What Are the Challenges of Using My Administrative Data for Analysis and Evaluation?

Posted by China Layne on 9/13/17 2:39 PM

Find me on:

Read more about me: Biography

--------------------------------------------------------

In the previous post, we discussed the many types of analyses that can employ administrative data. Once your organization decides to use its administrative data for analysis and evaluation, you might wonder about any potential obstacles for using the data for analysis. Despite the many advantages to using administrative data, there are a few specific ways in which using the data is more challenging than using primary data.

Best Practices for Using Administrative Data for Analysis and Evaluation.png

Data Quality

Administrative data can have serious data quality issues, including: invalid values, incorrect formatting, internal inconsistencies, outlier values, and missing information. These kinds of data quality issues must be resolved to ensure the accuracy and reliability of the analysis. To resolve this challenge, you should perform extensive data quality review and cleaning of the data before analysis.

Disparate Sources

Administrative data is often distributed across multiple tables or databases. All the information needed to conduct an analysis or evaluation may not be in one, single-format dataset. To resolve this challenge, your organization should integrate the separate administrative data sources.

External Data

Administrative data are usually single-purpose data. The data is collected primarily for case management and generally without input from researchers. For this reason, your administrative data may not include all the information needed to conduct a comprehensive analysis of the program. To resolve this challenge, you should consider incorporating external data sources into the analysis.

Analytic Methods

Administrative data are generally observational rather than generated from an experimental design. As such, the program participants are not representative of the entire, target population. In observational data, participants are not randomly assigned to the program. They sometimes self-select into the program or are selected by the program for specific reasons. An analysis using this data may produce biased estimates of program impacts or other effects meant to be attributable to the entire population. To resolve this challenge, your organization should employ statistical methods to produce unbiased analysis results using observational data.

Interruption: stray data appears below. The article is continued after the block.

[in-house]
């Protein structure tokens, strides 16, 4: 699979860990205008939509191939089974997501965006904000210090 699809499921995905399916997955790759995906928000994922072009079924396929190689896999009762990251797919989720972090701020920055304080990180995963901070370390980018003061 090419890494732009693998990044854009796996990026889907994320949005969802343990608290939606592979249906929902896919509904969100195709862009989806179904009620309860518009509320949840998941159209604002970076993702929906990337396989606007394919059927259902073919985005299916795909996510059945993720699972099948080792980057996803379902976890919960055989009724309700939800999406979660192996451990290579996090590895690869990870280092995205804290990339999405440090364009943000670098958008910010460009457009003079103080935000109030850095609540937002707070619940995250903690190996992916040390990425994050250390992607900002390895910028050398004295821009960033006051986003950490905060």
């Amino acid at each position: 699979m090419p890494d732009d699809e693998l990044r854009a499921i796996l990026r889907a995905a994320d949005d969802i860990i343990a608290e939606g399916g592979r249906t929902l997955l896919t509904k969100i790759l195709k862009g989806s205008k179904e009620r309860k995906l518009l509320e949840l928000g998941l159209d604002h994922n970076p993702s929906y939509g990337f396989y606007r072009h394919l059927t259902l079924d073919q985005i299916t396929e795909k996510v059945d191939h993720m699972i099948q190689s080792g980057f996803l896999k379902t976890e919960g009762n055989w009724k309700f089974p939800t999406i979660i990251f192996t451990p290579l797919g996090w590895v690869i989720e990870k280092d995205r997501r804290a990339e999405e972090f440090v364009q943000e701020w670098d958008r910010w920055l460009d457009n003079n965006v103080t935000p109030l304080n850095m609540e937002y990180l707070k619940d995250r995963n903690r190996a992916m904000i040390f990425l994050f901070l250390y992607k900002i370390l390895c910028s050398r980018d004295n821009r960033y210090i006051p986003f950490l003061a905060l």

As outlined above, there are several specific challenges to using administrative data for analysis. With preparation and forethought, these challenges can be resolved, allowing your organization to reap the full advantages of using its data for analysis and evaluation.

Be sure to check out our panel, Data Integration for Program Effectiveness, at this year’s Association for Public Data User’s (APDU) conference.

Topics: administrative data

About the Summit Blog

Complexity simplified.

Summit is a specialized analytics advisory firm that guides clients as they decode their most complex analytical challenges. Our blog highlights the strategies and techniques we use, as well as relevant topics in current events.

Subscribe to Email Updates

Recent Posts

Posts by Topic